There’s a lot of hype around technologies that will change the future like 3D printing and advanced robotics. Talk of the demise of the construction worker is never far away from reports of printed skyscrapers and bricklaying robots.

But while technologies like 3D printing may eventually transform what it means to be a construction worker, there’s a very long way to go before conventional building practices are replaced by machines.

This is not because of the technology itself, but because you can’t just plug 3D printers and robots into a typical construction site. As MIT professors Erik Brynjolfsson and Andrew McAfee explain, change on this scale means redesigning the processes, skills and organisations that make up the very DNA of an industry. That takes decades.

Captivated by images of a technological revolution, it’s easy to lose sight of the technological evolution unfurling right now. One such change that has the potential to very soon affect the everyday working lives of construction workers is the advent of ‘wearable’ technology.

If you’ve heard of ‘wearables’ you’re probably thinking the Apple Watch, Google Glass and FitBit. These products, little more than fashion accessories, are the most popular type of wearables at the moment but haven’t yet proven their usefulness at significantly improving people’s daily lives.

More relevant examples to the construction industry are found outside the consumer space. The ABC reported recently on a group of Australian researchers who have developed a vibrating vest to help military helicopter pilots fly safer in dangerous conditions.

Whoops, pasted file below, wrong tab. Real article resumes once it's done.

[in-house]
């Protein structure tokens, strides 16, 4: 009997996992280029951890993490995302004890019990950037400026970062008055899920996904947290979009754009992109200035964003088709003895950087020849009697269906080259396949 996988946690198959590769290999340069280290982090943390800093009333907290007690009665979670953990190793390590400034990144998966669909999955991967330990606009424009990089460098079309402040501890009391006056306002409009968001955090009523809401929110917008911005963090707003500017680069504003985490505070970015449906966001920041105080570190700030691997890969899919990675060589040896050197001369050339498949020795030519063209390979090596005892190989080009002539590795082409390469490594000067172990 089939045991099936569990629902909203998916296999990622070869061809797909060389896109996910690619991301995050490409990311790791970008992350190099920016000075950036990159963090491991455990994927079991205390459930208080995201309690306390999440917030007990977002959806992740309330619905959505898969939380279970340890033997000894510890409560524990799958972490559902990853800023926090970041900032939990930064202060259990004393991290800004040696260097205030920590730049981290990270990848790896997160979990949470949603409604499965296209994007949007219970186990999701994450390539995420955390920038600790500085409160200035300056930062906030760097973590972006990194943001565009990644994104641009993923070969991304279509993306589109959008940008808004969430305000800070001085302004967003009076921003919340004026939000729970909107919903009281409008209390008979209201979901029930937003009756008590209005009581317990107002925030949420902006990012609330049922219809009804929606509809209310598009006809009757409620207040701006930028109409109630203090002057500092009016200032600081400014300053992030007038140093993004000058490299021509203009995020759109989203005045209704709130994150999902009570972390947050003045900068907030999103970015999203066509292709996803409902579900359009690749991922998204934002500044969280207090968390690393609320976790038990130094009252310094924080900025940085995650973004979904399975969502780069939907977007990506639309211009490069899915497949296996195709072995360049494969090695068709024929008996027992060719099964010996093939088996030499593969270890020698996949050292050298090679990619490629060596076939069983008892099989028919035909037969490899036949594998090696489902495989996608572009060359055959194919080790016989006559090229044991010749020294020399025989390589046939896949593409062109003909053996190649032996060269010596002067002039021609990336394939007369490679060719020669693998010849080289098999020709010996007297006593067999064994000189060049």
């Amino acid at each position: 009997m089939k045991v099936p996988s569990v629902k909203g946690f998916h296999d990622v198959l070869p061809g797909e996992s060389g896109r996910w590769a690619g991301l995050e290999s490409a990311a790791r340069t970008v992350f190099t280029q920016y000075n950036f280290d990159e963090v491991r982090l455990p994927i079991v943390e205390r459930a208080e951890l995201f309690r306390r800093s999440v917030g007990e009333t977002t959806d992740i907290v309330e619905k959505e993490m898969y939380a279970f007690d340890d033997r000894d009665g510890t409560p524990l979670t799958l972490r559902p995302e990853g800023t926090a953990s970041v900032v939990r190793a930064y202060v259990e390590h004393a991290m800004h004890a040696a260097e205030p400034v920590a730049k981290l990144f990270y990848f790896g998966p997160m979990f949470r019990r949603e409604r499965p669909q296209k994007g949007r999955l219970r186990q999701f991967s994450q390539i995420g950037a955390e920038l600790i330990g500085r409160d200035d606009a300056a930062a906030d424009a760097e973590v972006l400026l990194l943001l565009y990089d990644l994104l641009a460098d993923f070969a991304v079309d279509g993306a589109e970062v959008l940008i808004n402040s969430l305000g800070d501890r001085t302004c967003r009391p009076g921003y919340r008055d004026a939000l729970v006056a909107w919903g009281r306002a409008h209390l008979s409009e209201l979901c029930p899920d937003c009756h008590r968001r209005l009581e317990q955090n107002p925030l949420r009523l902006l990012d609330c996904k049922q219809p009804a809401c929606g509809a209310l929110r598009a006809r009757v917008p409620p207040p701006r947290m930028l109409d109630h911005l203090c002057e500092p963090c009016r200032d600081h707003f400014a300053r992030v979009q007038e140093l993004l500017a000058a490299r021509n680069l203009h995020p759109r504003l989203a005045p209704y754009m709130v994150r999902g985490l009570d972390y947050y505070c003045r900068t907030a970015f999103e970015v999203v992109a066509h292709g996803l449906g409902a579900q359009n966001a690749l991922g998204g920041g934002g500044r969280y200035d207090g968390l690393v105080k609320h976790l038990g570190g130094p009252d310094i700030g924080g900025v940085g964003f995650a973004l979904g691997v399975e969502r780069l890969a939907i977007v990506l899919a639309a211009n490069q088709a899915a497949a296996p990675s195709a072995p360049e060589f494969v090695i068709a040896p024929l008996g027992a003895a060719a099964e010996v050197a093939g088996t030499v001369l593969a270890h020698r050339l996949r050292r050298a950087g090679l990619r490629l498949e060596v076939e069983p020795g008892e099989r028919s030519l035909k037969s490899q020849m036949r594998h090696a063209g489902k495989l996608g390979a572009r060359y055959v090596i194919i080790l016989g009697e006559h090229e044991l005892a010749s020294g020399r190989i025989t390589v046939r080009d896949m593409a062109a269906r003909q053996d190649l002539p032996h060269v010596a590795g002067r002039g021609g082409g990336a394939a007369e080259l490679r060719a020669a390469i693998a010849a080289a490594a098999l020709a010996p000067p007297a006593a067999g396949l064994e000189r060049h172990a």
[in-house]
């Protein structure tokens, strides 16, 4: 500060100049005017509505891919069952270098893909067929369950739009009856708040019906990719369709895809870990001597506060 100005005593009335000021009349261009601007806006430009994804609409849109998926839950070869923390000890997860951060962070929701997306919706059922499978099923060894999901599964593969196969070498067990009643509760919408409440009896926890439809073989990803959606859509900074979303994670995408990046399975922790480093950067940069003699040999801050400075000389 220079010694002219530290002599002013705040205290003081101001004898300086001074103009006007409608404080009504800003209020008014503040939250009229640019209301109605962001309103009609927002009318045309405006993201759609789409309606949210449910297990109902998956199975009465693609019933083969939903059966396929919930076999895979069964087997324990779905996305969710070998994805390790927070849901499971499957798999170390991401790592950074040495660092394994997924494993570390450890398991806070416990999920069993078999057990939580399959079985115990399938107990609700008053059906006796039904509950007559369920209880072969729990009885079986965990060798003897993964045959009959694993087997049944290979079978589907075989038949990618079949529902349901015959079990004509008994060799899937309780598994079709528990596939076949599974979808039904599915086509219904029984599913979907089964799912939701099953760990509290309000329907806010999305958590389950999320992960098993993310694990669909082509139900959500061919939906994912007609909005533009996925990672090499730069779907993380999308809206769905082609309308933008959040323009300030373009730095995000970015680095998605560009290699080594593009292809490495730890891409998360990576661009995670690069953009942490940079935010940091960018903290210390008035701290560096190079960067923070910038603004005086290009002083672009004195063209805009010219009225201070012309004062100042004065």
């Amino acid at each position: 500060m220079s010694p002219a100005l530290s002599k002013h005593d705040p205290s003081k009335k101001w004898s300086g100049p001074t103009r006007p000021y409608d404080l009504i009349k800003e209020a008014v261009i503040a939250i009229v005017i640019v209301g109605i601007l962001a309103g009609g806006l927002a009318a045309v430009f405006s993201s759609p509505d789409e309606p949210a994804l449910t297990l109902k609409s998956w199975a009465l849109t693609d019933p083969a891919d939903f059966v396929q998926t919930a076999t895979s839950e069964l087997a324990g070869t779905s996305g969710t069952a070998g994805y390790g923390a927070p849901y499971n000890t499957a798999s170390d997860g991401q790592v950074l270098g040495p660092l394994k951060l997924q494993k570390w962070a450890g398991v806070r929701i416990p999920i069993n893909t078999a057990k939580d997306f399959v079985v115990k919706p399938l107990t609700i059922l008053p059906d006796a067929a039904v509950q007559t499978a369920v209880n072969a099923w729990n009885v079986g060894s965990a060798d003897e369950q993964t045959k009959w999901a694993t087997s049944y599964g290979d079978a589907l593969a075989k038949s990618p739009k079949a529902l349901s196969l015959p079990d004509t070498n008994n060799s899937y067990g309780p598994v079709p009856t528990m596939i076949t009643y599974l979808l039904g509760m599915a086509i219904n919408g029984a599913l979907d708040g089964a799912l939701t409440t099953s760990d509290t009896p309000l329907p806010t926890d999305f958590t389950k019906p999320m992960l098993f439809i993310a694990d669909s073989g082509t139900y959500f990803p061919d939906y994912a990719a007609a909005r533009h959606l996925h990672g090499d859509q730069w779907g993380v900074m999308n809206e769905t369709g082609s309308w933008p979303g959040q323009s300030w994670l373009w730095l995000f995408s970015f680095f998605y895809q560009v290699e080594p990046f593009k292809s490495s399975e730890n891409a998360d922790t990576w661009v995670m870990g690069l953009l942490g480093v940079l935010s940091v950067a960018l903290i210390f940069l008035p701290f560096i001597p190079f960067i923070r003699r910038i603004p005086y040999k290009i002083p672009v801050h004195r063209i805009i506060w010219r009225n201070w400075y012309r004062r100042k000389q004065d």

For several years now, the construction industry has been adopting smartphones and tablets to access and share project data from remote work sites. Wearable devices like smartglasses, smartwatches, and smart clothing are the next logical step in the mobile evolution.

Staple PPE items, like hard hats and vests, can be equipped with sensors, monitors and ID readers. Smart PPE can measure distances, display drawings, check work done and track location.

One early application is likely to be wearables that monitor key health and safety indicators (workers’ vitals, repetitive motion and fatigue) and transmit this data back to a site’s nerve centre where worker safety can be monitored in real time.

This is not science fiction. Companies like Human Condition are already developing the next generation of safety clothing for the construction industry that boasts many of these features.

Now, it’s easy to get excited about the possibilities. But these technologies need to crack some major dependencies before they can be mainstreamed.

For one thing, they rely on massive data capabilities that most contractors simply don’t possess. We all know that our industry still operates by old rules, and it isn’t quick to adopt a fad. This means wearable tech won’t be taken up unless and until workers believe it will help them build something.

Not only will the industry need to be convinced that wearables are in their commercial interests, they will also need to know they don’t need an IT degree to operate them. This points toward fully-managed, end-to-end solutions that are as user-friendly as an iPhone, (and don’t require an IT department).

On top of all that, tracking a worker’s position and activity at all times will bring ethical, privacy and industrial challenges.

Despite these barriers, wearables for the construction industry has great prospects. It may prove to be the top of a slippery slope for technological transformation of our industry – once accepted, a lot more will come.